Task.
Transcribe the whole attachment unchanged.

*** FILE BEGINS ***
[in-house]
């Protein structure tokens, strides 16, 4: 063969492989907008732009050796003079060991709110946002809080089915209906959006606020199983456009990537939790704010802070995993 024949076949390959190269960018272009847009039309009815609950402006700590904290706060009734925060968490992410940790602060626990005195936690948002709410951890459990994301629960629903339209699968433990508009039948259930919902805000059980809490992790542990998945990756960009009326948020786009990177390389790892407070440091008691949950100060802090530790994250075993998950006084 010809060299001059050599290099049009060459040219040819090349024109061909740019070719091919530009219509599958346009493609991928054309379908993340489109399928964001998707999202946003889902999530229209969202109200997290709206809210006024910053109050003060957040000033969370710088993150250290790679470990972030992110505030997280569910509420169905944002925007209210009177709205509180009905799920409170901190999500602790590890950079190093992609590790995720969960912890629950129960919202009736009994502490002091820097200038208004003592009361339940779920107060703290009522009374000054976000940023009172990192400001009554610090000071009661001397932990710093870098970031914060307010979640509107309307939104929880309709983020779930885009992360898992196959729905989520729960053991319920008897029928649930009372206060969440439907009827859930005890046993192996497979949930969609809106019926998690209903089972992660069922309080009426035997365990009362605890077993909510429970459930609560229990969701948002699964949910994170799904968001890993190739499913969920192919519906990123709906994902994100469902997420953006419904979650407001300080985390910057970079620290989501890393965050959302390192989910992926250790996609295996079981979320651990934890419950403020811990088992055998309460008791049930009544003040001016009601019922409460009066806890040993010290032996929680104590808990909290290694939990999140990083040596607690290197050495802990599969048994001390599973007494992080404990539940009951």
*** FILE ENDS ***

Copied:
[in-house]
């Protein structure tokens, strides 16, 4: 063969492989907008732009050796003079060991709110946002809080089915209906959006606020199983456009990537939790704010802070995993 024949076949390959190269960018272009847009039309009815609950402006700590904290706060009734925060968490992410940790602060626990005195936690948002709410951890459990994301629960629903339209699968433990508009039948259930919902805000059980809490992790542990998945990756960009009326948020786009990177390389790892407070440091008691949950100060802090530790994250075993998950006084 010809060299001059050599290099049009060459040219040819090349024109061909740019070719091919530009219509599958346009493609991928054309379908993340489109399928964001998707999202946003889902999530229209969202109200997290709206809210006024910053109050003060957040000033969370710088993150250290790679470990972030992110505030997280569910509420169905944002925007209210009177709205509180009905799920409170901190999500602790590890950079190093992609590790995720969960912890629950129960919202009736009994502490002091820097200038208004003592009361339940779920107060703290009522009374000054976000940023009172990192400001009554610090000071009661001397932990710093870098970031914060307010979640509107309307939104929880309709983020779930885009992360898992196959729905989520729960053991319920008897029928649930009372206060969440439907009827859930005890046993192996497979949930969609809106019926998690209903089972992660069922309080009426035997365990009362605890077993909510429970459930609560229990969701948002699964949910994170799904968001890993190739499913969920192919519906990123709906994902994100469902997420953006419904979650407001300080985390910057970079620290989501890393965050959302390192989910992926250790996609295996079981979320651990934890419950403020811990088992055998309460008791049930009544003040001016009601019922409460009066806890040993010290032996929680104590808990909290290694939990999140990083040596607690290197050495802990599969048994001390599973007494992080404990539940009951």